When the COVID-19 lockdowns first began, the sudden isolation and uncertainty caused a lot of stress for everyone. But for the members of English band Everything Everything there was an added stressor even on top of all that.
“It happened literally as soon as lockdown began in this country; the first day,” singer-guitarist Jonathan Higgs said over a video call earlier this month. “We were like, ‘We can’t leave the house, we have to make this album and all these videos ourselves—what are we gonna do?’ Then we got this call that’s like, ‘Yeah, your studio’s on fire, mate.'”
Aside from losing some sentimental items, things didn’t turn out that bad. All of Everything Everything’s property was insured and the band had enough surviving equipment to record Re-Animator, its fifth studio album (and first since 2017’s A Fever Dream) scheduled for release on Sept. 11.
Horror fans may recognize that title from the 1985 movie of the same name, or from H. P. Lovecraft’s short story on which the movie was loosely based. If so, don’t get too excited because it’s not actually based on either. In fact, Higgs hadn’t actually seen all of the movie when he first used the name.
“I think I heard the title when I was a kid, and I never forgot it because it’s an awesome title. I always use horror titles as titles for songs,” Higgs said. “A demo I made for this record, I called it ‘Re-Animator’ just because it suited what I was talking about. Then we were trying to find a name for a record and it just came to me. So I had to quickly watch the film. I was like, if it’s really shit I don’t think we should call it this, or if it’s really racist or something. But I watched it and really liked it.”
While the album may not be as Lovecraftian as its name suggests, and while it doesn’t involve bringing back the dead, it is more than just a cool name. The focus of Everything Everything members—including keyboardist Alex Robertshaw, bassist Jeremy Pritchard and drummer Michael Spearman—was to re-animate themselves in a way; to go back to basics and write songs that were, at their core, good without any of the post-production they usually add.
“We had a discussion early on, me and Alex [Robertshaw]. We should make sure all the songs on this record sound good without any of the crap we always put on top,” Higgs said. “Good; just guitar and voice, good; just piano and voice. It had to move you, excite you, do all the things a full band would do, but with no production. And if those songs are good, then we’ll add the production.”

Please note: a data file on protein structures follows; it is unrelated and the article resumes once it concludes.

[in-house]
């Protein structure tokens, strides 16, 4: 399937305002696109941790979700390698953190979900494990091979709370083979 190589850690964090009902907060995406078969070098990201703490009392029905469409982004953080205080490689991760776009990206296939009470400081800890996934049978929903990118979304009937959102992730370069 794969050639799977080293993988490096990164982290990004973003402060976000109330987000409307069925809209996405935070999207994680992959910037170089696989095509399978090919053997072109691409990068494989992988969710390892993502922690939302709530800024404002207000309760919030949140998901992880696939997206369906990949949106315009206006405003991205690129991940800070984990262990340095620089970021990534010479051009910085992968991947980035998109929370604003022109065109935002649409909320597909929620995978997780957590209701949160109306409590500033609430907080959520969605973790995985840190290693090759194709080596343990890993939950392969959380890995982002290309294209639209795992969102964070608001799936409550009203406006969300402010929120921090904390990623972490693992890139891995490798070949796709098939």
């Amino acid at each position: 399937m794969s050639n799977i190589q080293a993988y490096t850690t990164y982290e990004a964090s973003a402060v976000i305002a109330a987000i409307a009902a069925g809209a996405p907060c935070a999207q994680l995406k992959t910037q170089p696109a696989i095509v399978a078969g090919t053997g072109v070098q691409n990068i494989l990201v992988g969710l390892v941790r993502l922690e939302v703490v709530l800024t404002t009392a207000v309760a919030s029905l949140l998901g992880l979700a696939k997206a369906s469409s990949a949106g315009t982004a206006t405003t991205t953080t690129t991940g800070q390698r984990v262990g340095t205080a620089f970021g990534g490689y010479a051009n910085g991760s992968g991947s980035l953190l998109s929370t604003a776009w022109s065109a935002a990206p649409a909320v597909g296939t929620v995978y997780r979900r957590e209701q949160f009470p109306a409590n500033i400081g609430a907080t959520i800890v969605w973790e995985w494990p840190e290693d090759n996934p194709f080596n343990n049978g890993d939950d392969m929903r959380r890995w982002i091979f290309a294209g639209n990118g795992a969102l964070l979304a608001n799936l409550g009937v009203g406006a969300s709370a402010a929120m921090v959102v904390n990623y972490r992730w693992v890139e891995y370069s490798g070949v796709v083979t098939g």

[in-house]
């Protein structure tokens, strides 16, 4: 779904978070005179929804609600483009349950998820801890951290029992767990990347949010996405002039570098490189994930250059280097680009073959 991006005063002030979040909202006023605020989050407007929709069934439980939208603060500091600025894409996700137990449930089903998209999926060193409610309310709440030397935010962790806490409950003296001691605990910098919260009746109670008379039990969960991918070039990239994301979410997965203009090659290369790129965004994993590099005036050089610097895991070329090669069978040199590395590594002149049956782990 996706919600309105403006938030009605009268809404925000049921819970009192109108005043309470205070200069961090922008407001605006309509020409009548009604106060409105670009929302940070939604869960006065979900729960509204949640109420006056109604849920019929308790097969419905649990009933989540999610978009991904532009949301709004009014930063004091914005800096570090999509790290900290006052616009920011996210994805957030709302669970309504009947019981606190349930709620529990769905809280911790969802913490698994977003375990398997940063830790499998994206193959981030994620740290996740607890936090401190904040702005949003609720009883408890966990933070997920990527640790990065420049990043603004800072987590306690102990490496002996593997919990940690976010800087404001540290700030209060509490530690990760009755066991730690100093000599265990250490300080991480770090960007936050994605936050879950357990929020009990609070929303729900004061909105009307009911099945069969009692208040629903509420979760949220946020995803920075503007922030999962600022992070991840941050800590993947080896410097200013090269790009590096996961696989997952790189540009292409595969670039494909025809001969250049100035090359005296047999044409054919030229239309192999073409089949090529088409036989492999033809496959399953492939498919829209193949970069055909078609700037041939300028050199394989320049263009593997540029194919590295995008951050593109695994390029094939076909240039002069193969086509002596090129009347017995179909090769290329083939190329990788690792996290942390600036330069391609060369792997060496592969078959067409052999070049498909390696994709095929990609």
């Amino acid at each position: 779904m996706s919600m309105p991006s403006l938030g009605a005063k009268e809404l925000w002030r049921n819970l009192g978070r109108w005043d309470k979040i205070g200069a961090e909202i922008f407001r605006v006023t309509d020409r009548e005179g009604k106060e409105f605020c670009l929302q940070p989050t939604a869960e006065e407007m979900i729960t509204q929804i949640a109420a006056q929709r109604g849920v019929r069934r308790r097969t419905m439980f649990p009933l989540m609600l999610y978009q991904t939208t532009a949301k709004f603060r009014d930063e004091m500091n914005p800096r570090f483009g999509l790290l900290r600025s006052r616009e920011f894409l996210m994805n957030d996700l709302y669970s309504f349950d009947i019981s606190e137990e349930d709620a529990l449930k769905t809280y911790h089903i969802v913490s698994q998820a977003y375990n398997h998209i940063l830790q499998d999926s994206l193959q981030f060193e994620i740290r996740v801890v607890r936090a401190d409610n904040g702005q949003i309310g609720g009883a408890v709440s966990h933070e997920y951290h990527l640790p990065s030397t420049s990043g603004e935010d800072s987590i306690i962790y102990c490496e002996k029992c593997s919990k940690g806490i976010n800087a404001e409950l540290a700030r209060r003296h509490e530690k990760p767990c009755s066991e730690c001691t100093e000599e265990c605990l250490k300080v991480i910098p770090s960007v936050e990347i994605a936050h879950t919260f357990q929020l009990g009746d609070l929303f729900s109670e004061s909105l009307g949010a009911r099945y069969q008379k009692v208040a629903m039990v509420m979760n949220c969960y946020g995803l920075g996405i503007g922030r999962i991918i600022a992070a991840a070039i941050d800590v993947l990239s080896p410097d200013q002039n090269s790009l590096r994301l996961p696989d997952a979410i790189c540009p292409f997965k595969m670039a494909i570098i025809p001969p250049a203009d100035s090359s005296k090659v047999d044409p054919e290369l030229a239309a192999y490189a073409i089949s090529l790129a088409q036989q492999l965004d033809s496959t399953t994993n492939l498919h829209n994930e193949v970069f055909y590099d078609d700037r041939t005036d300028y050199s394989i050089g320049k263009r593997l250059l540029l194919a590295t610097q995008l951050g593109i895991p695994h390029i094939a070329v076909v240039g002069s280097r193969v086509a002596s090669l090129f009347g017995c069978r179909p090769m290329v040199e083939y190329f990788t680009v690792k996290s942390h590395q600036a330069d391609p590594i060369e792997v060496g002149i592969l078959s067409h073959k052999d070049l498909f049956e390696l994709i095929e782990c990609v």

The new album also marks a shift in the band’s lyrical content. Everything Everything has been exploring social justice themes for years, well before all the issues the band explored came to the forefront, but now that they’re more common in the music industry and even traditionally apolitical artists have become political, the members shifted to a more introspective perspective.
“Every one of our records since the third one feels like, ‘I talk about it, then two years later everyone is talking about it,'” Higgs said. “It keeps happening. And I’m not going to go back and keep talking about the stuff I talked about on Get to Heaven. I have no desire to add my voice to a million other voices all talking about Trump and all this shit. No, I’m past it, I’m done with it. And I just made my record about being done with it.”
In the end, the album’s title turned out to be apt in even small ways Everything Everything couldn’t have foreseen. Take the studio fire, for example. While it did ruin a lot of equipment and instruments, some of those ruined instruments looked, in the judgment of the band, “pretty cool.” Those burned-up instruments are featured in the music video for “Violent Sun” as one last hurrah before they go. Not all of them made the cut, of course. Some were so burned-up they couldn’t be held, and even the ones they use came with risk—Pritchard essentially tattooed his fingers with the soot-covered sharp edges of a bass—but the effect is indeed very cool.
The other theme of the video is, obviously, running. Which, according to Higgs, is a literal nod to the theme of the song.
“We wanted to create that feeling of desperately running,” he said. “So when it came to the video it was like, well, let’s desperately run. It seems the obvious thing to do. So that’s literally what we did, because that’s what the song feels like. And all the lyrics tie into this feeling of desperately running toward something, or away from something, but not stopping. You don’t know if you’re happy or sad. You’ve just got to keep going while everything’s just crashing in around you.”
If there’s any feeling nearly everyone can relate to in 2020, it’s that one.
Follow editor Daniel J. Willis at Twitter.com/BayAreaData.